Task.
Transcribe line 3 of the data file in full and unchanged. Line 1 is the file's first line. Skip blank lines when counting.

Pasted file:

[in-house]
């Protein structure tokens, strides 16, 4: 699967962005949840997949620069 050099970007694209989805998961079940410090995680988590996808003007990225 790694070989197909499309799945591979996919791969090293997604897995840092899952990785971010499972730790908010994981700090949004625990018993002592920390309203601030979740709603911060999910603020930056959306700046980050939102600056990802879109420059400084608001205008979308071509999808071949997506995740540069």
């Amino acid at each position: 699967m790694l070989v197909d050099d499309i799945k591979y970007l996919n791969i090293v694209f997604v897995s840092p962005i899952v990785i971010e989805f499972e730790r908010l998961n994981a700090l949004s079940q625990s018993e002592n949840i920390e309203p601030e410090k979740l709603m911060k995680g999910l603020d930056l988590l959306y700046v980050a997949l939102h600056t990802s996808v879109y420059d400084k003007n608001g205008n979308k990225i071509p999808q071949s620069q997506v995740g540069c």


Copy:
């Amino acid at each position: 699967m790694l070989v197909d050099d499309i799945k591979y970007l996919n791969i090293v694209f997604v897995s840092p962005i899952v990785i971010e989805f499972e730790r908010l998961n994981a700090l949004s079940q625990s018993e002592n949840i920390e309203p601030e410090k979740l709603m911060k995680g999910l603020d930056l988590l959306y700046v980050a997949l939102h600056t990802s996808v879109y420059d400084k003007n608001g205008n979308k990225i071509p999808q071949s620069q997506v995740g540069c």